Reply To: Emergency Situations



I always hate these scenarios because of the ridiculous elements involved. Can we boil these down to their essence. You have found yourself in a situation where you value stealing someone’s property more than their right to not have their property stolen. You can always steal someone’s stuff, whether this be on a whim or out of necessity does not change the fact of theft. Most people would help a man in such dire need, they do not require any form of law to do so. Conversely, they should not be legally obligated to provide assistance.

Let us say that the man in the desert is a horrible asshole and would gladly watch you die rather than part with his bottle of water. You raise your weapon and take the water. You are now a thief and a robber but what is owed? A bottle of water and perhaps some other remuneration to compensate for the trauma you imposed on the vendor. Depending on the severity of your situation this will be a small price to pay for you. Ethically speaking there were no good men in this situation but all parties can be made whole after the fact.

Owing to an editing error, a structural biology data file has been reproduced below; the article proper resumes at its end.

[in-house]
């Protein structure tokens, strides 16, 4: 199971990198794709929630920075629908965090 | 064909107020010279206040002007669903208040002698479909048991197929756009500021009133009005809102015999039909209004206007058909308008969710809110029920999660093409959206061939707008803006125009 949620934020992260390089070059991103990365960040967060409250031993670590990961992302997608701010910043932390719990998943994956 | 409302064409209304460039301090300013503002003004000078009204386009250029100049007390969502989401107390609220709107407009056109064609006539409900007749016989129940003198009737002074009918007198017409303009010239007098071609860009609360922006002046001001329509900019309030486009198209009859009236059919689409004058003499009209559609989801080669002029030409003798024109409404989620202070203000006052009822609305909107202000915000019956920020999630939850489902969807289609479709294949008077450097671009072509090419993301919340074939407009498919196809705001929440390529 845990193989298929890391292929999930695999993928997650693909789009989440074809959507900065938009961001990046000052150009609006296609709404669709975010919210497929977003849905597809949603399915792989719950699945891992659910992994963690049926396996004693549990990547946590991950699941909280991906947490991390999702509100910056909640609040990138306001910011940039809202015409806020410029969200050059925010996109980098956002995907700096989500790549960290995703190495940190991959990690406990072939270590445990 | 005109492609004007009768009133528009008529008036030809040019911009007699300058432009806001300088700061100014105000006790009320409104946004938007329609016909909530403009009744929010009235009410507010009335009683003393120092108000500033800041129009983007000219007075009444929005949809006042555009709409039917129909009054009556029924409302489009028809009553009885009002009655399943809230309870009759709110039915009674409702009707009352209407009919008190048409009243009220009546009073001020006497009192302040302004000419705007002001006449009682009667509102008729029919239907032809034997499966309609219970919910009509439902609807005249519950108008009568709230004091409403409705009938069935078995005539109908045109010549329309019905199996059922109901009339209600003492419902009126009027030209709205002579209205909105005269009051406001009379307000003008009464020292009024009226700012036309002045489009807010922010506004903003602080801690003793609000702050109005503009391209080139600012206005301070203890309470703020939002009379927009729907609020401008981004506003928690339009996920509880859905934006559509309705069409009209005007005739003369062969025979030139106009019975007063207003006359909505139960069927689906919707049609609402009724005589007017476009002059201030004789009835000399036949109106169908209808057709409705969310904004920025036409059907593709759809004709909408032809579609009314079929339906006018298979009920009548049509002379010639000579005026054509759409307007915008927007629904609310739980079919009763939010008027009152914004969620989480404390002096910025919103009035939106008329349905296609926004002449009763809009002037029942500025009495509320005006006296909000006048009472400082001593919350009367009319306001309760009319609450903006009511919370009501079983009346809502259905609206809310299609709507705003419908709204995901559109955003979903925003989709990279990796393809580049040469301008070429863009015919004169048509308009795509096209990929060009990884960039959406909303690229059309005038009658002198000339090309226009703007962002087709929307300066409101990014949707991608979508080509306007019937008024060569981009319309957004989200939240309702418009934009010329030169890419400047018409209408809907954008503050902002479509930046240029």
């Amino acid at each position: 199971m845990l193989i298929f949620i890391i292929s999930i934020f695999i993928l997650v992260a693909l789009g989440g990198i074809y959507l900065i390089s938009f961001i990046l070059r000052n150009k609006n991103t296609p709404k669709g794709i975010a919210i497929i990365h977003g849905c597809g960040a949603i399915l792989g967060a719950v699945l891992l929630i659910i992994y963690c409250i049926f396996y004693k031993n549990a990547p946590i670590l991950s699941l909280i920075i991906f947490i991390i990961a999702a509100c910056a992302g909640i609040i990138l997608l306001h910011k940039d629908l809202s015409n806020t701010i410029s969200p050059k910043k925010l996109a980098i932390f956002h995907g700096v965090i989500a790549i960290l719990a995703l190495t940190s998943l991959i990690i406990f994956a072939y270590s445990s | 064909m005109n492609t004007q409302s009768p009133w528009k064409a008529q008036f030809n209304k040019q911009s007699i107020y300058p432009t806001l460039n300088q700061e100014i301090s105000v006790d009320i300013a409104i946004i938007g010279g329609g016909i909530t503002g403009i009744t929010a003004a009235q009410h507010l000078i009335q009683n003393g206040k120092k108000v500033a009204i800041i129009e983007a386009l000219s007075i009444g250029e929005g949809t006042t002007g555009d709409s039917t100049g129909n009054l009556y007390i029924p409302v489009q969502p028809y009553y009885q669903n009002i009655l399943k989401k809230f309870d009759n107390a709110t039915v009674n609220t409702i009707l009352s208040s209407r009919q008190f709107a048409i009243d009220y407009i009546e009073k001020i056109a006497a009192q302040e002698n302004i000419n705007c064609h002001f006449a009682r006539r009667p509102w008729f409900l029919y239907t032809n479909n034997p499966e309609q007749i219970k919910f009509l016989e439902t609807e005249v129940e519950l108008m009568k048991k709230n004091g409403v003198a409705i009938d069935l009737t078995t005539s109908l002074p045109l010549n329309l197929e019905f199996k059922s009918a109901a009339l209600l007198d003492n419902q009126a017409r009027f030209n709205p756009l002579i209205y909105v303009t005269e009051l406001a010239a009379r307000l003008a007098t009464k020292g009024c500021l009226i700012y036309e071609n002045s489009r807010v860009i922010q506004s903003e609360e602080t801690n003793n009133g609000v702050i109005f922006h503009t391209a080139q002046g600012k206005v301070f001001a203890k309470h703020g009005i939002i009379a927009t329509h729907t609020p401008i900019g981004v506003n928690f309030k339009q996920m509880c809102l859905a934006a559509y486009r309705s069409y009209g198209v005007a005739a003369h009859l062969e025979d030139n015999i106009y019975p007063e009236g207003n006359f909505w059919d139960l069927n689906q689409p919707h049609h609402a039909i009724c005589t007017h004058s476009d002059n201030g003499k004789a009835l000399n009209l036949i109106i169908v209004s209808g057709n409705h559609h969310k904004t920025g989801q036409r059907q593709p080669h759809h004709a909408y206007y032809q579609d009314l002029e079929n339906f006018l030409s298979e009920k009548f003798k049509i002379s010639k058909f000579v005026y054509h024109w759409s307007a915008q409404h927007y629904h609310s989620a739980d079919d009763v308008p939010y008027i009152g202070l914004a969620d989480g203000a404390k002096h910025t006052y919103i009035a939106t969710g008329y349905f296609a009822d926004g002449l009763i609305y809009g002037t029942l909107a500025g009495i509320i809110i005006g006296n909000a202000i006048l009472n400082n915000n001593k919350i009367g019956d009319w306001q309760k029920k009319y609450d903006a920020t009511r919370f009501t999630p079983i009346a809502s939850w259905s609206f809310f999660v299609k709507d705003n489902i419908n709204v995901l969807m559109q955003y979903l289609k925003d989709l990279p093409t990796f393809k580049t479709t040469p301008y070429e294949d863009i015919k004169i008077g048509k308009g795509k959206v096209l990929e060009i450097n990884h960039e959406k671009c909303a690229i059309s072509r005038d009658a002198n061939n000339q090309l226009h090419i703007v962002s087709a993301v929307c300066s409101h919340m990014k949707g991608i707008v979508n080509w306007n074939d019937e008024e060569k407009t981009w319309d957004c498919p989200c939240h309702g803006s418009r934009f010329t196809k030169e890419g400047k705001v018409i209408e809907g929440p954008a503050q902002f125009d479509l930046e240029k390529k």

The same goes for the empty house stocked with food. You may do a wrong in the short term but you can still pay for damages and replace what you took after the fact.

We should not be under the illusion that everyone everywhere will behave ethically nor does this represent any kind of contradiction with Libertarian philosophy. We are quite aware that men are not angels.

I have another thought on this. Is it reasonable to assume a vendor in the desert is selling 1 million dollar bottles of water unless there are people in the desert willing to buy million dollar bottles of water? Not a great business man here. Is it not more likely that if you encounter a man who is not willing to part with his water for anything less an absurd amount that perhaps he to is actually in dire need of that water.